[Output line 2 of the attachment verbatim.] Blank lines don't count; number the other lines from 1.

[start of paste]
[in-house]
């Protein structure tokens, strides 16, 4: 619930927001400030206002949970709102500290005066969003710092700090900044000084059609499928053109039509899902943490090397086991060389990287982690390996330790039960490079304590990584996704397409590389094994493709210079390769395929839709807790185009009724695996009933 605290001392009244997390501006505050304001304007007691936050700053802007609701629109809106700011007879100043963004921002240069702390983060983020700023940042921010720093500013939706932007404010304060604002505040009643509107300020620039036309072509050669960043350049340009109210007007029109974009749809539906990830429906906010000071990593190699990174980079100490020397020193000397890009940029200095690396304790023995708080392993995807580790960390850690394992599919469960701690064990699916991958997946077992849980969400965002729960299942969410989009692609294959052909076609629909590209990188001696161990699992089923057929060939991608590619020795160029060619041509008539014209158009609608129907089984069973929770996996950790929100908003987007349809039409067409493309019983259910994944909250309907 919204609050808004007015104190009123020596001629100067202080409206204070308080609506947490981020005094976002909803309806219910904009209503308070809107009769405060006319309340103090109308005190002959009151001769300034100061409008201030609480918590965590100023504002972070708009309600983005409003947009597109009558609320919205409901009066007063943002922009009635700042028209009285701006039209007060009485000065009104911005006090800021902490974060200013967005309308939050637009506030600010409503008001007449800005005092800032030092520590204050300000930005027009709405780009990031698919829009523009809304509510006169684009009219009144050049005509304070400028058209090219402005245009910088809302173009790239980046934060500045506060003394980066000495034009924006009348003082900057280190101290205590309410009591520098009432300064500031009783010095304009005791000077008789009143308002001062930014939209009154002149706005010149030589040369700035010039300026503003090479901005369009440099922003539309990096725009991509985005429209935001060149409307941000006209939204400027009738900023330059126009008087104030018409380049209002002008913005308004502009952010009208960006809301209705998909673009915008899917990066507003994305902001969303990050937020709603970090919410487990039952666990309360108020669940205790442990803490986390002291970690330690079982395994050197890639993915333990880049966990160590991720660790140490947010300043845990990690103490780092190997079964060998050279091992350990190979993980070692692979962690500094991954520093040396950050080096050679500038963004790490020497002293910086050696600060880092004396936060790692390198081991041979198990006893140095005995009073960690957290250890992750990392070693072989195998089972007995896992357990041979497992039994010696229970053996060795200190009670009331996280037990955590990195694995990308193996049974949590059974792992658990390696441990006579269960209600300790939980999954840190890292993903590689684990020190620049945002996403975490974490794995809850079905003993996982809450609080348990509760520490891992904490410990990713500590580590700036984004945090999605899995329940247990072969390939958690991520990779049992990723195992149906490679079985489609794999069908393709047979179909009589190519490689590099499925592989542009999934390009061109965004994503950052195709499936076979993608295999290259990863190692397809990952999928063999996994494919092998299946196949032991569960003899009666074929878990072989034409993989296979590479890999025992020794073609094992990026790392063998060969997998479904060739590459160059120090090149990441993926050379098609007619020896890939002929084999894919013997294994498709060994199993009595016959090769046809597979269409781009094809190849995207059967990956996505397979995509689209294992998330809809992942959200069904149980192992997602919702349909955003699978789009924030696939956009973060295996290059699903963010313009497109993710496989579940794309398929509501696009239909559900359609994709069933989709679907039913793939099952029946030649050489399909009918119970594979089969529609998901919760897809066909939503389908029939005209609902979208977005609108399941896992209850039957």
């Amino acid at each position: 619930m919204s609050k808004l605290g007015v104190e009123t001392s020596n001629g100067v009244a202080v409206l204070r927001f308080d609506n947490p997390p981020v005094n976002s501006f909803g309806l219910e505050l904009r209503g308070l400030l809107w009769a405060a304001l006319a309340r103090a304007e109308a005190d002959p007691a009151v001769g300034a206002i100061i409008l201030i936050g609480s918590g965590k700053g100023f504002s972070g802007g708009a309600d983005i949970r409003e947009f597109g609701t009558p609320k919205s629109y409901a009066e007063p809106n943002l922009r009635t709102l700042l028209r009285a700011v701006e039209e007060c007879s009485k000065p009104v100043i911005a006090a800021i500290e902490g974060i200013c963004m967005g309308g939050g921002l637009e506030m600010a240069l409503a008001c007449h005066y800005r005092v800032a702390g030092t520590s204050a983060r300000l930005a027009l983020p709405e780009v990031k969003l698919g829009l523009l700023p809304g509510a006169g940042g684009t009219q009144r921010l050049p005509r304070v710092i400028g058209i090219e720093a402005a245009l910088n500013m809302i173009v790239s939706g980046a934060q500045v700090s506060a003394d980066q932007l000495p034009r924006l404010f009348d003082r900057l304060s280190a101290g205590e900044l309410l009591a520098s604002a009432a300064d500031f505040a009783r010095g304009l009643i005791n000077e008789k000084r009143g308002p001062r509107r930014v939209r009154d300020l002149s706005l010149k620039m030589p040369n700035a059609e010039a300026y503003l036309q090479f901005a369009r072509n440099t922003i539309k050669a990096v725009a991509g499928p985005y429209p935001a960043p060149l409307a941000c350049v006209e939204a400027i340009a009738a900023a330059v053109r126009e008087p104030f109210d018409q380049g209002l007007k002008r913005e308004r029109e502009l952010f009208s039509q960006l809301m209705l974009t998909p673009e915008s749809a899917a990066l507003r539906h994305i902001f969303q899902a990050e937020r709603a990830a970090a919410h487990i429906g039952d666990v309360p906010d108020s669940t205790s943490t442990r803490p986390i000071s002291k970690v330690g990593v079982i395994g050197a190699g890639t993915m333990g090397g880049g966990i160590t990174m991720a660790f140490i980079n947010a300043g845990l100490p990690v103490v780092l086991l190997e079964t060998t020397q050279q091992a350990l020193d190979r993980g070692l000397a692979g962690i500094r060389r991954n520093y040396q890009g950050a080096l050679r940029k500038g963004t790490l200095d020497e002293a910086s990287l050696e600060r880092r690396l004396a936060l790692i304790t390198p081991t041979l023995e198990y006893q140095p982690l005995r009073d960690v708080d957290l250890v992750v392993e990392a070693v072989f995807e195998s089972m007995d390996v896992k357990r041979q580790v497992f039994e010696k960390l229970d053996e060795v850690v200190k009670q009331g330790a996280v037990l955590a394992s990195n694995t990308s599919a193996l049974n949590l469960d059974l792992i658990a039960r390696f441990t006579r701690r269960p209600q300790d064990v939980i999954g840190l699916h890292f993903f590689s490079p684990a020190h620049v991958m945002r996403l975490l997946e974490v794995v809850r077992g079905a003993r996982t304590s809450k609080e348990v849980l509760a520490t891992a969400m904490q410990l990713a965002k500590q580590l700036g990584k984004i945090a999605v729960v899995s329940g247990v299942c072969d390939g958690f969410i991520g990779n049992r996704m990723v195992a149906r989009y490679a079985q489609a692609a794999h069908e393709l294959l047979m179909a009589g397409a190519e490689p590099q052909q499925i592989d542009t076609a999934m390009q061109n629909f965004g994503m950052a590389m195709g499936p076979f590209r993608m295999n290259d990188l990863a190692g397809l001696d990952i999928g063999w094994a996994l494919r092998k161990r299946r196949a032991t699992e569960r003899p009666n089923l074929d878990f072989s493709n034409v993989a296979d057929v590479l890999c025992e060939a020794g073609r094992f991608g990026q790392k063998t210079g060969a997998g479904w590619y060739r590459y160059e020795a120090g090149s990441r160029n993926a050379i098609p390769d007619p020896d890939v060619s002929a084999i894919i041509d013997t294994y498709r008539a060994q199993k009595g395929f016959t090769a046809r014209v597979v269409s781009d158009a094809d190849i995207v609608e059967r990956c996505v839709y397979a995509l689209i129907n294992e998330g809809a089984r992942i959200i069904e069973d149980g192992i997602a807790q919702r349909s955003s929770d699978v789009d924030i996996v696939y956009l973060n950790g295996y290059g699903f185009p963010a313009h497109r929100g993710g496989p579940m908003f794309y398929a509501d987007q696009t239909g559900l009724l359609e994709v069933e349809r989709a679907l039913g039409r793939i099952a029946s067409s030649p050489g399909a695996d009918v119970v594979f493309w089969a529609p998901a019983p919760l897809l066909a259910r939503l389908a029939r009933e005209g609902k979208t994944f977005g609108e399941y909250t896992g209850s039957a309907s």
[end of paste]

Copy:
């Protein structure tokens, strides 16, 4: 619930927001400030206002949970709102500290005066969003710092700090900044000084059609499928053109039509899902943490090397086991060389990287982690390996330790039960490079304590990584996704397409590389094994493709210079390769395929839709807790185009009724695996009933 605290001392009244997390501006505050304001304007007691936050700053802007609701629109809106700011007879100043963004921002240069702390983060983020700023940042921010720093500013939706932007404010304060604002505040009643509107300020620039036309072509050669960043350049340009109210007007029109974009749809539906990830429906906010000071990593190699990174980079100490020397020193000397890009940029200095690396304790023995708080392993995807580790960390850690394992599919469960701690064990699916991958997946077992849980969400965002729960299942969410989009692609294959052909076609629909590209990188001696161990699992089923057929060939991608590619020795160029060619041509008539014209158009609608129907089984069973929770996996950790929100908003987007349809039409067409493309019983259910994944909250309907 919204609050808004007015104190009123020596001629100067202080409206204070308080609506947490981020005094976002909803309806219910904009209503308070809107009769405060006319309340103090109308005190002959009151001769300034100061409008201030609480918590965590100023504002972070708009309600983005409003947009597109009558609320919205409901009066007063943002922009009635700042028209009285701006039209007060009485000065009104911005006090800021902490974060200013967005309308939050637009506030600010409503008001007449800005005092800032030092520590204050300000930005027009709405780009990031698919829009523009809304509510006169684009009219009144050049005509304070400028058209090219402005245009910088809302173009790239980046934060500045506060003394980066000495034009924006009348003082900057280190101290205590309410009591520098009432300064500031009783010095304009005791000077008789009143308002001062930014939209009154002149706005010149030589040369700035010039300026503003090479901005369009440099922003539309990096725009991509985005429209935001060149409307941000006209939204400027009738900023330059126009008087104030018409380049209002002008913005308004502009952010009208960006809301209705998909673009915008899917990066507003994305902001969303990050937020709603970090919410487990039952666990309360108020669940205790442990803490986390002291970690330690079982395994050197890639993915333990880049966990160590991720660790140490947010300043845990990690103490780092190997079964060998050279091992350990190979993980070692692979962690500094991954520093040396950050080096050679500038963004790490020497002293910086050696600060880092004396936060790692390198081991041979198990006893140095005995009073960690957290250890992750990392070693072989195998089972007995896992357990041979497992039994010696229970053996060795200190009670009331996280037990955590990195694995990308193996049974949590059974792992658990390696441990006579269960209600300790939980999954840190890292993903590689684990020190620049945002996403975490974490794995809850079905003993996982809450609080348990509760520490891992904490410990990713500590580590700036984004945090999605899995329940247990072969390939958690991520990779049992990723195992149906490679079985489609794999069908393709047979179909009589190519490689590099499925592989542009999934390009061109965004994503950052195709499936076979993608295999290259990863190692397809990952999928063999996994494919092998299946196949032991569960003899009666074929878990072989034409993989296979590479890999025992020794073609094992990026790392063998060969997998479904060739590459160059120090090149990441993926050379098609007619020896890939002929084999894919013997294994498709060994199993009595016959090769046809597979269409781009094809190849995207059967990956996505397979995509689209294992998330809809992942959200069904149980192992997602919702349909955003699978789009924030696939956009973060295996290059699903963010313009497109993710496989579940794309398929509501696009239909559900359609994709069933989709679907039913793939099952029946030649050489399909009918119970594979089969529609998901919760897809066909939503389908029939005209609902979208977005609108399941896992209850039957």